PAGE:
Wednesday, October 28, 2015
Getting my feet moving again
This last year has been not one that was particularly healthy for me. I worked more than full-time at a Level 1 trauma center while completing my CPE residency. Working at a hospital alone is stressful, aside from the constant critical self-examination of Clinical Pastoral Education. Additionally, I was in a long-distance relationship, and I got married two weeks before the end of my residency. Needless to say, exercise was not a huge priority.
My health suffered. I ate pretty much all my feelings. I frequently felt tired and sluggish. My sleep suffered. My asthma was dangerously uncontrolled. I was in a car accident that injured my back and prohibited exercise for some time. I ate junk, with just the intent of filling my stomach and moving on to the next thing. Lack of exercise also did no favors for my mental and emotional health, particularly while working in such an intense environment. And because your thirties are not the same as your twenties, I just can't do that sort of thing to my body anymore and expect to feel good and bounce back.
So, I recently got my feet moving again. I joined a gym, and have been enjoying immersing myself into physical activity and in breaking a sweat. I know that a gym is a luxury expense, but I am putting it into a "necessary" expense now, so that it does not have greater costs later in my life. There is something about the ritual of the gym that helps me to keep regular exercise part of my life. I have a yoga mat and hand weights and resistance bands at home, and yet, I always manage to find something else to do instead of working out. The dogs love walking, but that is more of a leisure activity for us, because there is lots of investigating and sniffing that happens when we walk.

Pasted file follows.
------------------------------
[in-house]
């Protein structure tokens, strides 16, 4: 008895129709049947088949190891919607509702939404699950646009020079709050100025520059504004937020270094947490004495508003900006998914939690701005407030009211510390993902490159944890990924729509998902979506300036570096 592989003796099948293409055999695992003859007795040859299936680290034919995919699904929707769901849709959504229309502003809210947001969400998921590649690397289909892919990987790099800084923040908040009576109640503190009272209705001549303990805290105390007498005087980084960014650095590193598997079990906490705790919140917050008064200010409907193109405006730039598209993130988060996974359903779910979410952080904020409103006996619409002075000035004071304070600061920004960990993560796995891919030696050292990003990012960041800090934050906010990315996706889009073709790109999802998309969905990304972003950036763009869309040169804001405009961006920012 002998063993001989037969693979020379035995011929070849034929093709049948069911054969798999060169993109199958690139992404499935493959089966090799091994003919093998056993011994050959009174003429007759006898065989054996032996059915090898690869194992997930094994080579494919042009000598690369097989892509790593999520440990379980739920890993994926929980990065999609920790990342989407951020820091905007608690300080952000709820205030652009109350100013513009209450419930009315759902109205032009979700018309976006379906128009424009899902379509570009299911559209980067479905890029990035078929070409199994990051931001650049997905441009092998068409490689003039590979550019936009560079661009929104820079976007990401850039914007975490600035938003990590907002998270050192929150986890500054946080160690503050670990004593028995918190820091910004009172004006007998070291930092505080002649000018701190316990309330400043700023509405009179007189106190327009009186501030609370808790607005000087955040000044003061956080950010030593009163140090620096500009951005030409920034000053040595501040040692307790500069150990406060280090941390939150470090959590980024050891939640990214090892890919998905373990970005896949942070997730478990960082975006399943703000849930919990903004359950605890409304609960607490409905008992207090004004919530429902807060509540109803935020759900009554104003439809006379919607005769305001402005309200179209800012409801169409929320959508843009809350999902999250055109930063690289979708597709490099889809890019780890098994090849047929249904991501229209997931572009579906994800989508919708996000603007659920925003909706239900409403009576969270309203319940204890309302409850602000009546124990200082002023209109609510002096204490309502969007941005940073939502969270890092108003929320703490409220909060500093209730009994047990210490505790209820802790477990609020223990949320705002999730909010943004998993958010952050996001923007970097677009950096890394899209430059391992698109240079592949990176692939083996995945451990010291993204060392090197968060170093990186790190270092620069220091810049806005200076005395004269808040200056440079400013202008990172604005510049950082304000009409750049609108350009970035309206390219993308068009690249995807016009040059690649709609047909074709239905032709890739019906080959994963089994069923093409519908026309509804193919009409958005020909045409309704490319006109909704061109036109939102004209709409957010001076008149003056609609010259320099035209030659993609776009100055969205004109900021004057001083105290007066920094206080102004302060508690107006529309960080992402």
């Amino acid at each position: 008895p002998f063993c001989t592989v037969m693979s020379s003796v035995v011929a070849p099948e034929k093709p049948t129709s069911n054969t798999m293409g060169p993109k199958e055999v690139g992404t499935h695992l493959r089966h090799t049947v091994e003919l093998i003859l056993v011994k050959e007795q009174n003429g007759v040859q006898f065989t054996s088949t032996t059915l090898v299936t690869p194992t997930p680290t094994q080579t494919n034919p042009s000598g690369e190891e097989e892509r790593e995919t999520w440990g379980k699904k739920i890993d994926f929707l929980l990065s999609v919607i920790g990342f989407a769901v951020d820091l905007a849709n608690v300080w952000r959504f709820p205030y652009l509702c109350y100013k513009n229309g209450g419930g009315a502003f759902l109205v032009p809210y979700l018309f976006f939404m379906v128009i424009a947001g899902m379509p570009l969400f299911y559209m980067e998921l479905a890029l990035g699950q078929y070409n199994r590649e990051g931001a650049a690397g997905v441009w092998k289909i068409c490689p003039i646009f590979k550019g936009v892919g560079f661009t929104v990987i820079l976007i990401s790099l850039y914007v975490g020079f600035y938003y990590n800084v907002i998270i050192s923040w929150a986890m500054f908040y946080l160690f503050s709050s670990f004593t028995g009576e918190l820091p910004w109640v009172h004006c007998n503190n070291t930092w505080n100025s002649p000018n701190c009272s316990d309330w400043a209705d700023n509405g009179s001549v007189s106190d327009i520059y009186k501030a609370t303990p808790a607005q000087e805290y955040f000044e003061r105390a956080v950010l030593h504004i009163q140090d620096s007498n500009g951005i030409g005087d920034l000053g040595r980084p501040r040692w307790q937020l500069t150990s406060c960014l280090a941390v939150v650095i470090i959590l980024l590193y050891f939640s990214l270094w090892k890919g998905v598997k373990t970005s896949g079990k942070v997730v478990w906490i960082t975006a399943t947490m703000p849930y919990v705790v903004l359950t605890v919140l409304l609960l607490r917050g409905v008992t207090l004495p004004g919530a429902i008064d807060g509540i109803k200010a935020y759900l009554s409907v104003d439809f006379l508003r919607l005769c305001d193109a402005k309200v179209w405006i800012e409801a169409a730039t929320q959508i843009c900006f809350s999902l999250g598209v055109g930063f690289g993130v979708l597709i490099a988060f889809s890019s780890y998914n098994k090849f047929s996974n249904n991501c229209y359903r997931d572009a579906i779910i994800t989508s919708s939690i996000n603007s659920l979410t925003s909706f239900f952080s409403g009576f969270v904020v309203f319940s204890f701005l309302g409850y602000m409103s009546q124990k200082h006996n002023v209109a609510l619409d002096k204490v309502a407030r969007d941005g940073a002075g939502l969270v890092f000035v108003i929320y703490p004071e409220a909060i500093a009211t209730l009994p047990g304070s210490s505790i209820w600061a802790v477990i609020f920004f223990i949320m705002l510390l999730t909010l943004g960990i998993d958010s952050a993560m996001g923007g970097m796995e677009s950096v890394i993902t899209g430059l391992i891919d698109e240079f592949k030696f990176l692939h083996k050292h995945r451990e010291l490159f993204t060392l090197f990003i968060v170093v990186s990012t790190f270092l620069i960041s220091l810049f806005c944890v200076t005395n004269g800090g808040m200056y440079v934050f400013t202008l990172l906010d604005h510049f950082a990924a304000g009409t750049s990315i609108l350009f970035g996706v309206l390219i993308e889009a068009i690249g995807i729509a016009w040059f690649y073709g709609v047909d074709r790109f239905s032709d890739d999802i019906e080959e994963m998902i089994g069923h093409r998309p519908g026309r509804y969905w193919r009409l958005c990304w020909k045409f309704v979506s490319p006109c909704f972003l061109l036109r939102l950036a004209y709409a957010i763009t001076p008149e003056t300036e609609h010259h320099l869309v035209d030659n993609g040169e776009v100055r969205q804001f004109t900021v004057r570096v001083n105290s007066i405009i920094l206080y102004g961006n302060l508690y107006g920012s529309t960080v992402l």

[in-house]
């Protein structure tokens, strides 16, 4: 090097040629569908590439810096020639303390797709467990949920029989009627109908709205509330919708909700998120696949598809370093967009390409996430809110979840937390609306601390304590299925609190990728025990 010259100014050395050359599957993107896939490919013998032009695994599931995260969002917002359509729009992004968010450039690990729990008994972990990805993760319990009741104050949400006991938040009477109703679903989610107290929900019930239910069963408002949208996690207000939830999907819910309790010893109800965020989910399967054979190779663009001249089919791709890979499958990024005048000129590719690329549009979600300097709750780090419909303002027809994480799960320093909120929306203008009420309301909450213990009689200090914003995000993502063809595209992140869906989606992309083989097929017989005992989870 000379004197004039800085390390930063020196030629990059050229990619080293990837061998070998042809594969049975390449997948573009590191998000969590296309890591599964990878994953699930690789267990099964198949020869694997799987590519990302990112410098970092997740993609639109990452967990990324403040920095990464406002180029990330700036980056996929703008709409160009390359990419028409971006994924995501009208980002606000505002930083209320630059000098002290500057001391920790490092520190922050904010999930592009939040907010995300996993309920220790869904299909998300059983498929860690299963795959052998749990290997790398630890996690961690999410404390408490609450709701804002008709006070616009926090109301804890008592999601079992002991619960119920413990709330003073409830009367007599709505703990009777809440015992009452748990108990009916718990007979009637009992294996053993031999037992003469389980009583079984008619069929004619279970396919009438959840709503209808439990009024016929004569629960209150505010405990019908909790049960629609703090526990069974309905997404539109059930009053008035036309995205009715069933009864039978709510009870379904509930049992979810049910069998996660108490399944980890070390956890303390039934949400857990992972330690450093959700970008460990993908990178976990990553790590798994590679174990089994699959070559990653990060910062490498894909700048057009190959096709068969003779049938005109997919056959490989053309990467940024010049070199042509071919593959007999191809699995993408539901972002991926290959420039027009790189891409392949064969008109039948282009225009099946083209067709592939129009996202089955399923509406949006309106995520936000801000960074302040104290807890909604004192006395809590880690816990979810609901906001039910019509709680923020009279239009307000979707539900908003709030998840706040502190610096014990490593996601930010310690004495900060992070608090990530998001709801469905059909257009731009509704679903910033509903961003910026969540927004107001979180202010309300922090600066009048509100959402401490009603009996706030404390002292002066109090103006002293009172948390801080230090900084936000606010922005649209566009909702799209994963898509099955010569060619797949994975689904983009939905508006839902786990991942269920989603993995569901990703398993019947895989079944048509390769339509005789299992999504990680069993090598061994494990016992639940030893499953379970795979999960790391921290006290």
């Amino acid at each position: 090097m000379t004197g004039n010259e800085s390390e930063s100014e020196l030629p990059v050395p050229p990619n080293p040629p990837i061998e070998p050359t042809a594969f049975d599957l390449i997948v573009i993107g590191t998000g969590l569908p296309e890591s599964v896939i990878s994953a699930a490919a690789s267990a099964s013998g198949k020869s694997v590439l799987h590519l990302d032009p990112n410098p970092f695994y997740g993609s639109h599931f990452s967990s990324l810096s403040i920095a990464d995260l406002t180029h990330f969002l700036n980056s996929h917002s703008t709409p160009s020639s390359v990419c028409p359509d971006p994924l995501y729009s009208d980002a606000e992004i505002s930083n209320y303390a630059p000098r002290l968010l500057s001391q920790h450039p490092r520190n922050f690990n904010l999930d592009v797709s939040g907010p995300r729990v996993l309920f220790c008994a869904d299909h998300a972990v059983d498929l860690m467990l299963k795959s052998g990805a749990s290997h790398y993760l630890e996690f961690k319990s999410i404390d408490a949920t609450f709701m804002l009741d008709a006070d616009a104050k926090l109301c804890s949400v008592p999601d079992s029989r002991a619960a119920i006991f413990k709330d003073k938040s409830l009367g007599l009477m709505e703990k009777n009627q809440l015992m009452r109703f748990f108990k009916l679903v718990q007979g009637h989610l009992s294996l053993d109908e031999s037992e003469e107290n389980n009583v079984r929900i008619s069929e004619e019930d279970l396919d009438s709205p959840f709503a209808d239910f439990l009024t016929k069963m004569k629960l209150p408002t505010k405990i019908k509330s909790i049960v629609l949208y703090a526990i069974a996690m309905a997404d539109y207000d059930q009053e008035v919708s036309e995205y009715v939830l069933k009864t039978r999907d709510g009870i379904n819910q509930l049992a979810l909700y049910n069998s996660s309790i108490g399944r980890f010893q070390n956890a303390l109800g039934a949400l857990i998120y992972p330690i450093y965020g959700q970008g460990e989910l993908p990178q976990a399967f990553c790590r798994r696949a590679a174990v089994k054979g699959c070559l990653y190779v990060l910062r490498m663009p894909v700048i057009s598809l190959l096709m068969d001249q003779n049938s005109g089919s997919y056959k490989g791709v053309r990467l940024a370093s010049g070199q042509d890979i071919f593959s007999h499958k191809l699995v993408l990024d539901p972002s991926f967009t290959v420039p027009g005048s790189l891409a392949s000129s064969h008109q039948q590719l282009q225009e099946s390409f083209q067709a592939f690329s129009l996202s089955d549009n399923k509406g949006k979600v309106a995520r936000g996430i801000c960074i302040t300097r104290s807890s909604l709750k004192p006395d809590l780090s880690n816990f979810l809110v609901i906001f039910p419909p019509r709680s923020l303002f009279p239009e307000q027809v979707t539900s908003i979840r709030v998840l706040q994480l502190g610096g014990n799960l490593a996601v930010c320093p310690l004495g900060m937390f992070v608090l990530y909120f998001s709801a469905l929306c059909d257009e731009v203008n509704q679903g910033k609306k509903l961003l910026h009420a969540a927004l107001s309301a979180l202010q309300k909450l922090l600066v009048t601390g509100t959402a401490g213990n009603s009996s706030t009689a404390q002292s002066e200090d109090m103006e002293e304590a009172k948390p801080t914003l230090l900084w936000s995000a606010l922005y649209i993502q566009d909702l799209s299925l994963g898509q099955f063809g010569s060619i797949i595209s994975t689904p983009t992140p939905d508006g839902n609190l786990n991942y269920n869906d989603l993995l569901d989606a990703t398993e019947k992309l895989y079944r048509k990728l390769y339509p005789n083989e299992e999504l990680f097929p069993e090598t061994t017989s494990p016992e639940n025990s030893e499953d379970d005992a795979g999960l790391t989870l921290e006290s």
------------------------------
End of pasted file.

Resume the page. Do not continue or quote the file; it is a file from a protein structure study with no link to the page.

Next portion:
Another side effect that appears with exercise is that I feel more connected to my body. Sometimes I feel like I am an extremely powerful mind unfortunately attached to a body. My mind seems to be running about 10 steps ahead of my body and I rarely connect with myself. The pure physicality of exercise forces me to be in my body. Because otherwise I might fall off the treadmill or drop weights on myself.
So here I am, back to slogging it out at the gym most days. I am not approaching this return to regular exercise as a form of weight loss (although I certainly hope that happens), but rather as a way to return to myself. For the last couple years I have been part of an online group of clergy types and friends who work out and post our encouragement for one another and share our triumphs and our sorrows. I have been thankful for this group of friends who celebrate with me as I make this return to health.